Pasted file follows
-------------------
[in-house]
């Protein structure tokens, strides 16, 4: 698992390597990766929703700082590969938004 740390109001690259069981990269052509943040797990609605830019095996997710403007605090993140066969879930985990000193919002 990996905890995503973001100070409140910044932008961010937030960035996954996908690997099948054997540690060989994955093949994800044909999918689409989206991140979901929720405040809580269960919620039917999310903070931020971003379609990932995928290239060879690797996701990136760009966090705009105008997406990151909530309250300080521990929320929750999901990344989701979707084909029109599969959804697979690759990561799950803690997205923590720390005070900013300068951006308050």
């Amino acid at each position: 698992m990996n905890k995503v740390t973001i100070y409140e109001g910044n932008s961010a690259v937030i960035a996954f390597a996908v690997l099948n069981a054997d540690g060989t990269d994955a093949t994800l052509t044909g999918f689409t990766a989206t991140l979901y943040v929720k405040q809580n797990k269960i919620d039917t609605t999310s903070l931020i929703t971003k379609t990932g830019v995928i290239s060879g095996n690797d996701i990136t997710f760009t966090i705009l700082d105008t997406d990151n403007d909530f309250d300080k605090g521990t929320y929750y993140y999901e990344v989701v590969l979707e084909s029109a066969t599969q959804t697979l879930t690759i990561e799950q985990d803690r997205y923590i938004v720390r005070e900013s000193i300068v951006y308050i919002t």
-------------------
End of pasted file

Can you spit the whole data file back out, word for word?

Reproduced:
[in-house]
């Protein structure tokens, strides 16, 4: 698992390597990766929703700082590969938004 740390109001690259069981990269052509943040797990609605830019095996997710403007605090993140066969879930985990000193919002 990996905890995503973001100070409140910044932008961010937030960035996954996908690997099948054997540690060989994955093949994800044909999918689409989206991140979901929720405040809580269960919620039917999310903070931020971003379609990932995928290239060879690797996701990136760009966090705009105008997406990151909530309250300080521990929320929750999901990344989701979707084909029109599969959804697979690759990561799950803690997205923590720390005070900013300068951006308050």
């Amino acid at each position: 698992m990996n905890k995503v740390t973001i100070y409140e109001g910044n932008s961010a690259v937030i960035a996954f390597a996908v690997l099948n069981a054997d540690g060989t990269d994955a093949t994800l052509t044909g999918f689409t990766a989206t991140l979901y943040v929720k405040q809580n797990k269960i919620d039917t609605t999310s903070l931020i929703t971003k379609t990932g830019v995928i290239s060879g095996n690797d996701i990136t997710f760009t966090i705009l700082d105008t997406d990151n403007d909530f309250d300080k605090g521990t929320y929750y993140y999901e990344v989701v590969l979707e084909s029109a066969t599969q959804t697979l879930t690759i990561e799950q985990d803690r997205y923590i938004v720390r005070e900013s000193i300068v951006y308050i919002t």